And consider how much more tragic to see Alderaan destroyed when we know more about Leia’s adoptive parents, particularly Bail. We see clearly how a man such as that would raise a passionate freedom fighter like Leia, and we share her anguish so much more deeply as her home is lost forever.
Meanwhile, it’s pretty darn entertaining to see Yoda show up in Episode V if you’ve seen him as a wise, respected leader of the Council….sure, he’s testing Luke, but I’m pretty sure he’s gone a bit loopy after all that time alone on Dagobah. The contrast is a lot of fun.
4. New details offer clarity, and a number of surprises. When Obi-Wan and Yoda’s bodies vanish and they become ghosts, it’s easy to assume that’s just a Jedi thing. The prequels reveal just how rare it is – and we see Qui-Gon’s influence extends long past any explicit mention of him. Blue ghosts are even more miraculous than we might have thought.
When Yoda says Luke is “too old” to begin training, it sounds like he might just be searching for excuses. Then Episode I told us that Anakin, at age nine, was too old. No wonder Yoda was so resistant to teaching an adult! But Luke’s success tells us that the former Council’s methods weren’t necessarily infallible after all.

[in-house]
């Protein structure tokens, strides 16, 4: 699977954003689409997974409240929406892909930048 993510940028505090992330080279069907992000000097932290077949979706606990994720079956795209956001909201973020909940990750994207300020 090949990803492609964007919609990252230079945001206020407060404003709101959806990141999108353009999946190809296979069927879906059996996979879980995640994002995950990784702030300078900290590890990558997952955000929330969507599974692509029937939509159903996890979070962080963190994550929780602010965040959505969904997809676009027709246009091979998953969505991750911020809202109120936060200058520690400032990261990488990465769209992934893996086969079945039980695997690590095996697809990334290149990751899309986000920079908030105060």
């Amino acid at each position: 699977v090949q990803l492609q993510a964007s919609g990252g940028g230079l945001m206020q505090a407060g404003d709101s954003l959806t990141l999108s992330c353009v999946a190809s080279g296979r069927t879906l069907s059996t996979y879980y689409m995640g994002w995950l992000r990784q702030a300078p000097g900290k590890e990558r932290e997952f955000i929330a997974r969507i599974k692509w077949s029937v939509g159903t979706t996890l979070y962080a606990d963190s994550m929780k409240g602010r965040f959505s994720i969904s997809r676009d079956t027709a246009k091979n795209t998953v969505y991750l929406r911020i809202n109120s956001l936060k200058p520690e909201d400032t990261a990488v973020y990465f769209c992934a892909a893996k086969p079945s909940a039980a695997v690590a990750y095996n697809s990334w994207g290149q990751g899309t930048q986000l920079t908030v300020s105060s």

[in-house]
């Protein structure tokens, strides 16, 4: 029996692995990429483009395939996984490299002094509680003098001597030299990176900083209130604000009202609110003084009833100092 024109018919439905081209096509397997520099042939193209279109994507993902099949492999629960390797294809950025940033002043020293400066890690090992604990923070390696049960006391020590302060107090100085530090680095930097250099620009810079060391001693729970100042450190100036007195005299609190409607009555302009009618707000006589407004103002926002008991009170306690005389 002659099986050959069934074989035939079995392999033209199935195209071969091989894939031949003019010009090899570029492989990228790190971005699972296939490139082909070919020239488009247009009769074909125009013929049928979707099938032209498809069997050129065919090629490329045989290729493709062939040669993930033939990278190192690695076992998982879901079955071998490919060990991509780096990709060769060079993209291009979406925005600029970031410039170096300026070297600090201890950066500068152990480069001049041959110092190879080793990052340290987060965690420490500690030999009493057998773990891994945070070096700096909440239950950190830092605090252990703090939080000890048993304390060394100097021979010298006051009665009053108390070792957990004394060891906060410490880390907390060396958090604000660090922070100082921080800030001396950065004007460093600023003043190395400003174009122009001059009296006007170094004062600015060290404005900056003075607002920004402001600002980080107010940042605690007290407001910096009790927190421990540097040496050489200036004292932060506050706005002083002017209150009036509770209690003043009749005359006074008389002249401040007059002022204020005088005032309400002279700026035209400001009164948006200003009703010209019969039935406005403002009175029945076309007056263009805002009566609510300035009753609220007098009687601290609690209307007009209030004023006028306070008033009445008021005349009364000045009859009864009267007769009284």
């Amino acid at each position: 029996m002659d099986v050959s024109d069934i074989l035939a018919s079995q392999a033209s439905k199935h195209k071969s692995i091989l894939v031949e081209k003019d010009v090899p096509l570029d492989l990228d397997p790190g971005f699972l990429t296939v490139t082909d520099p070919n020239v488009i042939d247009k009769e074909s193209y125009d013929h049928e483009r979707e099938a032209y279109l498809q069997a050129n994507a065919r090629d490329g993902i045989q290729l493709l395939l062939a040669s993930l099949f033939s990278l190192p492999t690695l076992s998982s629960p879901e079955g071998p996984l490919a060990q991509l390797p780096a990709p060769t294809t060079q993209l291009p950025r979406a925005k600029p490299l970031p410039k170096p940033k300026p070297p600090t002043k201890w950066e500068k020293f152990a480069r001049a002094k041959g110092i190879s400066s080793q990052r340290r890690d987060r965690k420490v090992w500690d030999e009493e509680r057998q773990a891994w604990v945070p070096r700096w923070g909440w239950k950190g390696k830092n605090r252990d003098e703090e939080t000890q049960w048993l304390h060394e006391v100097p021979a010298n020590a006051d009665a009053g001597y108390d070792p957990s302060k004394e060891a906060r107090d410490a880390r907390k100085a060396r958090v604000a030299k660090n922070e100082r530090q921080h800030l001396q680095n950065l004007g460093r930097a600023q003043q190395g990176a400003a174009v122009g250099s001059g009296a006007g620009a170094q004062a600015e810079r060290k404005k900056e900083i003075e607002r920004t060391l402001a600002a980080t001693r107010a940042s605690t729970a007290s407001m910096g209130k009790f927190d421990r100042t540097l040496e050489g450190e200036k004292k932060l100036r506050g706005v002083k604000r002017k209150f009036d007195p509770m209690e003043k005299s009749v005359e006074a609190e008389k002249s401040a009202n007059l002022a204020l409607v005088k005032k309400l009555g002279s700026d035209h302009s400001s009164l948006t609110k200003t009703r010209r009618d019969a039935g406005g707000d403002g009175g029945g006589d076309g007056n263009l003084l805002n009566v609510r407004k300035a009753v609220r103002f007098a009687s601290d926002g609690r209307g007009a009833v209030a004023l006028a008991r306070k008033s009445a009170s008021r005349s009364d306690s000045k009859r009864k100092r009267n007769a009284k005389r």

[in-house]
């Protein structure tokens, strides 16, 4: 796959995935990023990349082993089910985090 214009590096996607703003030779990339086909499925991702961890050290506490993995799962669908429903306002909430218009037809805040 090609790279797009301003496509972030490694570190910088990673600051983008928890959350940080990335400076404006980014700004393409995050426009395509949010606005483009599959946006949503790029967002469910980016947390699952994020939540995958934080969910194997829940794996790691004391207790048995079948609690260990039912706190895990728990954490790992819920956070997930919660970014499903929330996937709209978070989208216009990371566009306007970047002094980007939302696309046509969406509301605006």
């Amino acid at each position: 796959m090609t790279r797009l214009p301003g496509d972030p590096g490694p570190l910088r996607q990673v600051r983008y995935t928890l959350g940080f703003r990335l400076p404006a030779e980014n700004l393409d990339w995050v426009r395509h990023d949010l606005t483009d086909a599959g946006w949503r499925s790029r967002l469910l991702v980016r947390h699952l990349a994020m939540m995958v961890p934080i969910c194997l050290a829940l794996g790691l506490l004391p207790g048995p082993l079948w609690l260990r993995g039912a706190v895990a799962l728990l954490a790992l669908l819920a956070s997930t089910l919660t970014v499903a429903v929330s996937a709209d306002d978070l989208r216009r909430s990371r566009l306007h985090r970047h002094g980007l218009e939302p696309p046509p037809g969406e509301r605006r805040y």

5. The contrast of Anakin’s fall with Luke’s triumph is such a thing of beauty. Though Anakin’s ultimate decision to join the Dark Side is one that, I hope, we cannot sympathize with, there is much in his preceding struggles that is highly sympathetic. He misses his mother, and deeply regrets that he was too late to save her from death. He longs for a life with Padmé and fights to reconcile that with his allegiance to duty. He fears losing her as well. He’s overwhelmed by the prospect of fatherhood. He feels under-appreciated and resents the Council’s distrust of him, turning instead to the pleasant flattery of Palpatine. None of this excuses his fall, but it makes us recognize how perilous it must be to walk the path of a powerful Jedi.
So Luke’s path is equally uncertain. Considering Anakin’s fall arose from a fear of losing the ones he loved, imagine how terrified Obi-Wan and Yoda must be when Luke is gripped by those same fears, flying recklessly off to Cloud City to try to rescue his friends. And failing spectacularly. Vader, we realize, laid the trap for him precisely because he knew how powerful the fear of loss could be. He knew it would draw Luke to him like nothing else could, because that’s what happened to him. His claim to Luke in ROTJ that Dark Side is “the only way to save your friends” makes a lot more sense when we see how Palpatine lured Anakin to the dark. And Luke’s refusal to give in to hate is glorious, shining a light so bright it casts away the shadow that has enveloped Anakin since his fall. Knowing the innocent child he used to be makes his return so much more poignant.
I’m sure there’s much, much more. I appreciate every detail more each time I watch the saga. At the end of it all, watching the prequels makes me even happier when I watch the originals afterwards.